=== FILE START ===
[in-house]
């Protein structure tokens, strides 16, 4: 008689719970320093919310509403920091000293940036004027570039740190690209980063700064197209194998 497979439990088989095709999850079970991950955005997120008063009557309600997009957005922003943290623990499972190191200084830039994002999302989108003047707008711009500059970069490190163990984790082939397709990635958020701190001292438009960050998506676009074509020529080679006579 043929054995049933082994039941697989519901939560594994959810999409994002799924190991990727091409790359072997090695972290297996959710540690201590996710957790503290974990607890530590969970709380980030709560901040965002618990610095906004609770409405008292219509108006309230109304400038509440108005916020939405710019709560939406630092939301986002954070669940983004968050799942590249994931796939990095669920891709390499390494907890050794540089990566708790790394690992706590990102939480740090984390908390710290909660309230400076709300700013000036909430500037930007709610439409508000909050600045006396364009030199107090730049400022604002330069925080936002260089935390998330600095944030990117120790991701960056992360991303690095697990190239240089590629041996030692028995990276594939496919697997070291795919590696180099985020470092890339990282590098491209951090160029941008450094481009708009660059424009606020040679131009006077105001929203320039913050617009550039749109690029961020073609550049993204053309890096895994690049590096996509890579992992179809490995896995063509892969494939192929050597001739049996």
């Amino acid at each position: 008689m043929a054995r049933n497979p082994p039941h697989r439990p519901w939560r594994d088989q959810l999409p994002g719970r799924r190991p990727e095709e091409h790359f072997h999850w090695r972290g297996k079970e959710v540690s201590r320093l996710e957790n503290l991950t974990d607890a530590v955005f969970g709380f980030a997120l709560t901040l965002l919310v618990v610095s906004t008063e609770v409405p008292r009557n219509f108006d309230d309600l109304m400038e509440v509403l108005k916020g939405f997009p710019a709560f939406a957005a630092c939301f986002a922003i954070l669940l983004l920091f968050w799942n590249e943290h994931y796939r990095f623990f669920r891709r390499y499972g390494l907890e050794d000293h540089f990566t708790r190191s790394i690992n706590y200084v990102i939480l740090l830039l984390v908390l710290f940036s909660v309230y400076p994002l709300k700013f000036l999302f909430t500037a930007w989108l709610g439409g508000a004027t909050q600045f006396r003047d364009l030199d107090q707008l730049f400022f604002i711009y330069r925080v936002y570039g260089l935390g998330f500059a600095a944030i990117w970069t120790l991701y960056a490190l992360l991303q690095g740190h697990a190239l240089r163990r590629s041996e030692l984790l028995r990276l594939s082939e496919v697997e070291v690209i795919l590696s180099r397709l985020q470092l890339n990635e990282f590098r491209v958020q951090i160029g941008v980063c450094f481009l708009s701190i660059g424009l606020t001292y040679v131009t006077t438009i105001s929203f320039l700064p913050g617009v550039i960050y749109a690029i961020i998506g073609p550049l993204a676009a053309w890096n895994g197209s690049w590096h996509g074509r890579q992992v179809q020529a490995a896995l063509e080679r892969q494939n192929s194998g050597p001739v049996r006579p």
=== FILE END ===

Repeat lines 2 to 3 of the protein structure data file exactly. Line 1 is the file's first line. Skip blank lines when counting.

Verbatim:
């Protein structure tokens, strides 16, 4: 008689719970320093919310509403920091000293940036004027570039740190690209980063700064197209194998 497979439990088989095709999850079970991950955005997120008063009557309600997009957005922003943290623990499972190191200084830039994002999302989108003047707008711009500059970069490190163990984790082939397709990635958020701190001292438009960050998506676009074509020529080679006579 043929054995049933082994039941697989519901939560594994959810999409994002799924190991990727091409790359072997090695972290297996959710540690201590996710957790503290974990607890530590969970709380980030709560901040965002618990610095906004609770409405008292219509108006309230109304400038509440108005916020939405710019709560939406630092939301986002954070669940983004968050799942590249994931796939990095669920891709390499390494907890050794540089990566708790790394690992706590990102939480740090984390908390710290909660309230400076709300700013000036909430500037930007709610439409508000909050600045006396364009030199107090730049400022604002330069925080936002260089935390998330600095944030990117120790991701960056992360991303690095697990190239240089590629041996030692028995990276594939496919697997070291795919590696180099985020470092890339990282590098491209951090160029941008450094481009708009660059424009606020040679131009006077105001929203320039913050617009550039749109690029961020073609550049993204053309890096895994690049590096996509890579992992179809490995896995063509892969494939192929050597001739049996």
């Amino acid at each position: 008689m043929a054995r049933n497979p082994p039941h697989r439990p519901w939560r594994d088989q959810l999409p994002g719970r799924r190991p990727e095709e091409h790359f072997h999850w090695r972290g297996k079970e959710v540690s201590r320093l996710e957790n503290l991950t974990d607890a530590v955005f969970g709380f980030a997120l709560t901040l965002l919310v618990v610095s906004t008063e609770v409405p008292r009557n219509f108006d309230d309600l109304m400038e509440v509403l108005k916020g939405f997009p710019a709560f939406a957005a630092c939301f986002a922003i954070l669940l983004l920091f968050w799942n590249e943290h994931y796939r990095f623990f669920r891709r390499y499972g390494l907890e050794d000293h540089f990566t708790r190191s790394i690992n706590y200084v990102i939480l740090l830039l984390v908390l710290f940036s909660v309230y400076p994002l709300k700013f000036l999302f909430t500037a930007w989108l709610g439409g508000a004027t909050q600045f006396r003047d364009l030199d107090q707008l730049f400022f604002i711009y330069r925080v936002y570039g260089l935390g998330f500059a600095a944030i990117w970069t120790l991701y960056a490190l992360l991303q690095g740190h697990a190239l240089r163990r590629s041996e030692l984790l028995r990276l594939s082939e496919v697997e070291v690209i795919l590696s180099r397709l985020q470092l890339n990635e990282f590098r491209v958020q951090i160029g941008v980063c450094f481009l708009s701190i660059g424009l606020t001292y040679v131009t006077t438009i105001s929203f320039l700064p913050g617009v550039i960050y749109a690029i961020i998506g073609p550049l993204a676009a053309w890096n895994g197209s690049w590096h996509g074509r890579q992992v179809q020529a490995a896995l063509e080679r892969q494939n192929s194998g050597p001739v049996r006579p």